The cultural life is Sparta is composed of many elements including architecture, art and writing and literature (mainly the works of Alcman and Tyrtaeus). The study of these elements allows for insight into the cultural life of Sparta. The views of different Greek writers such as Herodotus, Xenophon and Aristotle also reveal different aspects of Spartan culture. Through the study of architecture it can be seen that Sparta was a very religious society.
Structures such as the Amyklaion, the Menelaion and the Sanctuary of Artemis Orthia reveal which of the gods were most highly honoured by the Spartans as well as the fact that Spartans also held certain mortals in high esteem.
For example the Amyklaion is a shrine dedicated to Apollo and Hykinthos however through the study conducted on the Amyklaion it can be seen that Apollo was one of the most important gods of the Spartans. This has been determined by the fact that a throne to Apollo as well as a large bronze statue of Apollo was found at the sight.
The Sanctuary of Artemis Orthia, which is located along the bank of the Eurotas River, is another example that demonstrates the religious views of Sparta. Artemis was one of the main goddesses of Sparta especially because she is the goddess of fertility and the Spartans valued the need to produce healthy offspring. The Menelaion, located on the hill Protitis Ilias, is another major example of Spartan architecture that conveys information on Spartan culture.
Unlike the Amyklaion and the Sanctuary of Artemis Orthia, the Menelaion is a shrine dedicated to Menelaos and Hellen, two mortals who were held in high esteem by the Spartans. This structure shows that the Spartans not only honoured the gods and goddesses but also great mortals who were deemed worthy of the Spartans praise. Spartan art also reveals different characteristics of Spartan culture. Spartan art includes painted vases and sculpture.
Painted vases have been grouped into different periods with the main ones being Lakonian I (7th century) which is characterised by the geometric patterns, Lakonian II (early 6th century BC) which is decorated with friezes, decorative bands and animals/birds/fish/dolphins and Lakonian III (late 6th century BC) which depicts a narrative of scene from everyday life or a myth. Lakonian III is a particularly useful source of knowledge on Spartan culture as they reveal the different myths that were believed in by the Spartans as well as scenes from everyday life.
Different sculptures, such as stone reliefs, also reveal different characteristics of Spartan culture such as their religious beliefs as well as the different military aspects. One such relief that shows certain parts of Spartan religious beliefs is the Hero relief made from blue-grey marble which dates back to 540 BC. This relief is called a ‘hero and consort relief’ by archaeologists due to the fact that it shows a male seated with a female who is interpreted as either the wife, partner or consort of the male.
The male is identified as a hero due to the snake that rises up on the back of the seat. This is so as the Greeks believed that the snakes in graveyards had come from the marrow of the bones of heroes. It is also believed by historians and archaeologists that the underworld is signified by the veil that is held by the woman above her head. The two-handled cup being held by the male signifies feasting in the afterlife and thus it is believed that the couple has a happy position in the underworld. This relief shows one view that the Spartans had of the afterlife as well as their heroes.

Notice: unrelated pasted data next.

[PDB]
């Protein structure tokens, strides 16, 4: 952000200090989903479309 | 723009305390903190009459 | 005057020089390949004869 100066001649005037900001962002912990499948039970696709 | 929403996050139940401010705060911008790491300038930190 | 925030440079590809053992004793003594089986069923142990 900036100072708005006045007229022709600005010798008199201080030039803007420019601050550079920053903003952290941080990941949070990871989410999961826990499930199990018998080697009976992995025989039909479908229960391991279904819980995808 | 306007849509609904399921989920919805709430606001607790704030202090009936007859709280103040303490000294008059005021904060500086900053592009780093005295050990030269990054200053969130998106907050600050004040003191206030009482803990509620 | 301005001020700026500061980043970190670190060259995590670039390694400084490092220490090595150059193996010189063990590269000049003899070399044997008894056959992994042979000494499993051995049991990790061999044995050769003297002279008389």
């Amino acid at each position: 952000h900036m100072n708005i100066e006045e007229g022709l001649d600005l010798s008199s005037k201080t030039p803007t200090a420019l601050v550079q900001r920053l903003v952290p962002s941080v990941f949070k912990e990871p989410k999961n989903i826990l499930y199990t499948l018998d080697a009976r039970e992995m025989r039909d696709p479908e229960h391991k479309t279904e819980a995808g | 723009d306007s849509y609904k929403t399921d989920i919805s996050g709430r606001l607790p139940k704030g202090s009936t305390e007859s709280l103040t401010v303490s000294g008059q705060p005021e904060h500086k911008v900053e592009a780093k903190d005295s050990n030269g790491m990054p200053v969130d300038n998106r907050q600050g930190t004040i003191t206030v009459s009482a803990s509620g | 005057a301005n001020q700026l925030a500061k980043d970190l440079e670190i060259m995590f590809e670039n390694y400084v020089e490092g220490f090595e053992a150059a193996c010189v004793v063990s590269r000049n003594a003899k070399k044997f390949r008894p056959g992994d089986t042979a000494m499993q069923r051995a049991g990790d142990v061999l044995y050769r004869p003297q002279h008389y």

Spartan writing and literature, particularly those of Alcman and Tyrtaeus, also provide different information about different traits of Spartan culture. Alcman, for example, in his works describes the natural beauty of Sparta and also wrote poetry that was to be sung in the maiden chorus. Through his work, one is able to gain a clear image of the Spartan region and through his works for the maiden chorus, one can also learn of the different festivities of that time as well as the type of poetry and narratives that were to be sung at such festivities.
Alcman’s poetry for the maiden chorus also reveals religious views of the Spartans such as the gods that were highly honoured by the Spartans. Tyrtaeus was a ‘soldier poet’ of Sparta and, as such, wrote poetry that was sung by men and especially by those within the army. His poetry reveals the fundamental themes such as patriotism, courage and honour that were important to the Spartans as well as the values held by the Spartan soldiers such as that honour would come to those who were brave in battle and disgrace to those who were cowardly.
His poetry also reveals the key virtues that were desired for the young boys of Sparta to attain: courage, discipline and manliness. The views of different Greek writers provide us with different views on the Spartan culture. Herodotus, for example, is critical of Sparta and its constitution but also provides information on Sparta’ military prowess. Xenophon is a great admirer of Sparta and her traditions and provides details on the Spartan military system, social customs and law. Aristotle is, like Herodotus, critical of the Spartan constitution as well as the women of Sparta.
It is through the views of these Ancient historians that one can see how very culturally different (especially in regards to their women and military goal/customs) Sparta was to the other Greek states. Therefore it can be seen that through the study of the different aspects of Sparta such as Spartan architecture, art, writing and literature and as well as the views of Greek writers that one is able to learn about different characteristics of Spartan culture such as the religious views of Sparta as well as the importance of their military.
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